So, let’s see what the study is about. The study authors used data from previous studies and analysed them. This is where it gets muddy because every study is different and when you look at the results of these studies separately, they paint a very different picture. Some studies show people who eat a lot of cheese have as much as triple the risk of heart disease, heart attack or stroke! Some of the studies in the analysis also showed markedly different results for men and women, different types of cheese or other dairy products and had different methods of tracking people’s dietary habits. So even with the best efforts to account for all the differences, this study is a mish-mash of information.
The scientists drew the conclusion that a moderate consumption of cheese – around 40 grams - may be associated with a lower risk of heart disease and stroke. That’s about one and a half slices of cheese. Any more and it’s not so ‘healthy’. In other words, the study is not good news for cheese lovers and certainly doesn’t mean cheese is healthy. There isn’t anything in such a small amount of cheese that isn’t easy to get elsewhere so the results speak mostly of a diet with a sufficient amount of nutrients rather than some magic in cheese.
The study authors also used dubious studies to suggest cheese may have a favourable effect on cholesterol levels – one of these studies tested the effects on butter vs cheese on blood cholesterol and found out that butter is worse. But that doesn’t mean cheese had favourable effects! And the participants who were on the ‘cheese diet’ also ended up with higher blood sugar levels. The other study they refer to was a very small one where 14 overweight women were fed different diets for two weeks – nowhere near enough time to show long-term effects or reflect the change in gut bacteria that have a huge effect on overall health.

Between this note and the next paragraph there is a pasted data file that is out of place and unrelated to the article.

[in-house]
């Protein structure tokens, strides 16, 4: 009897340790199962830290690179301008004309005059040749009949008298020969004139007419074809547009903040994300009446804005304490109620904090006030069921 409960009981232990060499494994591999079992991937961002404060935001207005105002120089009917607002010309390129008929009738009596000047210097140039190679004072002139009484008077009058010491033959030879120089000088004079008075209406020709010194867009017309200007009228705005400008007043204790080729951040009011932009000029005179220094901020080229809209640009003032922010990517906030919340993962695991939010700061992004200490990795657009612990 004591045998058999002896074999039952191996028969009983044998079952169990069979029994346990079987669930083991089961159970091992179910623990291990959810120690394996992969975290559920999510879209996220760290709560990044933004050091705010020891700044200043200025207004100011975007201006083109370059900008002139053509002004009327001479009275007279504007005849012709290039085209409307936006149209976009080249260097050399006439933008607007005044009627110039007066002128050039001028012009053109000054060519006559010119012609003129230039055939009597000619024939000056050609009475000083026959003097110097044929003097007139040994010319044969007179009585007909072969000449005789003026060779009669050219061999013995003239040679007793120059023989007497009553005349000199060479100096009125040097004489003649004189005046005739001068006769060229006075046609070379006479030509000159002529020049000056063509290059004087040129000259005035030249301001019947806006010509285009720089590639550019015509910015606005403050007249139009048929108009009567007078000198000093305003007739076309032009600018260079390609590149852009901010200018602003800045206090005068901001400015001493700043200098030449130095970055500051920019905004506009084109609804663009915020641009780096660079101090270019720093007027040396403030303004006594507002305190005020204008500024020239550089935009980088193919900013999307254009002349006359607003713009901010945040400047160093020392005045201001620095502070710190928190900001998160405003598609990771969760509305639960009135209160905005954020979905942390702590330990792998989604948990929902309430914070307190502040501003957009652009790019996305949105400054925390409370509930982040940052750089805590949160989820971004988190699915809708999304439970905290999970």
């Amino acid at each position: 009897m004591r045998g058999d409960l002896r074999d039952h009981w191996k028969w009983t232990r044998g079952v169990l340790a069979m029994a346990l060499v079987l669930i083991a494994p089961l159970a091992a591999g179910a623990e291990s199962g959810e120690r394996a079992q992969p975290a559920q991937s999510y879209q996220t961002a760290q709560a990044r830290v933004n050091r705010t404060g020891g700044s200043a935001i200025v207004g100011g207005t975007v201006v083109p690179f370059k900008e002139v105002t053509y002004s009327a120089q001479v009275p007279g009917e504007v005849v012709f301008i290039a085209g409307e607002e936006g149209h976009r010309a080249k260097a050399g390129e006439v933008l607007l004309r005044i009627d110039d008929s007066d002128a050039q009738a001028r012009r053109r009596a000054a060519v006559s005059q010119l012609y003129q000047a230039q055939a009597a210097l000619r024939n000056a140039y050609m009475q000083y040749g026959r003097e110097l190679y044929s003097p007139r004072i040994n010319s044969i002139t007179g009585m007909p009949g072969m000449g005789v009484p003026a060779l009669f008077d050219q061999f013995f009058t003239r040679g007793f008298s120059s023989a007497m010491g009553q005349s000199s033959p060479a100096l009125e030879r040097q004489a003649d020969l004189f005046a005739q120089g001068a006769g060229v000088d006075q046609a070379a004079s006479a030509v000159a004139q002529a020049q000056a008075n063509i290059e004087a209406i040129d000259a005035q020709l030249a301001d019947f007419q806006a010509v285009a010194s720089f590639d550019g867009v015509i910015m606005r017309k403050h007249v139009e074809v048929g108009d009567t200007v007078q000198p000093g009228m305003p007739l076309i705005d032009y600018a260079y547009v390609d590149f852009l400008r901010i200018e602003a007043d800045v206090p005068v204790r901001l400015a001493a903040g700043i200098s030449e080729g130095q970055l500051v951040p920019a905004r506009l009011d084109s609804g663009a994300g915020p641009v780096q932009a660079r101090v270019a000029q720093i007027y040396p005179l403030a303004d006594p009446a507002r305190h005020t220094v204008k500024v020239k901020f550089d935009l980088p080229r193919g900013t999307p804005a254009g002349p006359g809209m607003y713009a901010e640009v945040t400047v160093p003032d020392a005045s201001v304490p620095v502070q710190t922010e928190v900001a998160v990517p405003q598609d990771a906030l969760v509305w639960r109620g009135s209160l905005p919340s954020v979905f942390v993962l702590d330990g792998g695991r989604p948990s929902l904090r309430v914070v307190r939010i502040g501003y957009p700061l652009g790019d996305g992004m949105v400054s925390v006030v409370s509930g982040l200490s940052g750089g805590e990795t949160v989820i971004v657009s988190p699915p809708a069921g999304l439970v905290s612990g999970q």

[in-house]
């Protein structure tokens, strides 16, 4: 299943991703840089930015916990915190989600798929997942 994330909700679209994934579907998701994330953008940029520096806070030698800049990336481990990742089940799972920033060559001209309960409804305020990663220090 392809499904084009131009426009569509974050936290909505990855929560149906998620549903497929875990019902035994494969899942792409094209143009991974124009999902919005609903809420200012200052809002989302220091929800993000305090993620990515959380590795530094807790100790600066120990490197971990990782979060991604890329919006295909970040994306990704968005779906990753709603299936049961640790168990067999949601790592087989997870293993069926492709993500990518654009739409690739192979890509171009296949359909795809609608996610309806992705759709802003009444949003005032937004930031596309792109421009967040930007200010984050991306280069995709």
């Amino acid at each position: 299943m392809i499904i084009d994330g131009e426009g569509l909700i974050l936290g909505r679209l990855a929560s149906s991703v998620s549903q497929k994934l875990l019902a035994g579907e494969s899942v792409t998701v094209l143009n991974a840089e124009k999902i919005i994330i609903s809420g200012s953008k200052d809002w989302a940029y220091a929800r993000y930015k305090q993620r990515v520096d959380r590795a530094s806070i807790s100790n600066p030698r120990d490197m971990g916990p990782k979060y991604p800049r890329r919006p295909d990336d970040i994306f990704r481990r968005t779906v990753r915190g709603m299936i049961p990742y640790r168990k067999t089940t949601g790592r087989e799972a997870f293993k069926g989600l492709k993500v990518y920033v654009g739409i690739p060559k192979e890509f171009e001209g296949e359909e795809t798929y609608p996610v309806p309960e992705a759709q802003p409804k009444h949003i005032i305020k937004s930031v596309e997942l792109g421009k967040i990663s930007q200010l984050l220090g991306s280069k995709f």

Just one look at cheese-free diets reveals that you’re better off without coagulated milk – vegans have consistently healthy blood pressure and cholesterol and low risk of heart disease and stroke. And that’s not all - wholefood plant-based diets have been successfully used in the treatment of heart and circulatory diseases for many years. Often, they are more effective than drugs and lead to overall health improvement, including slashing the risk of type 2 diabetes.
Don’t be fooled by cheesy tales, they just want to keep you hooked on the stuff! Be healthy, be vegan.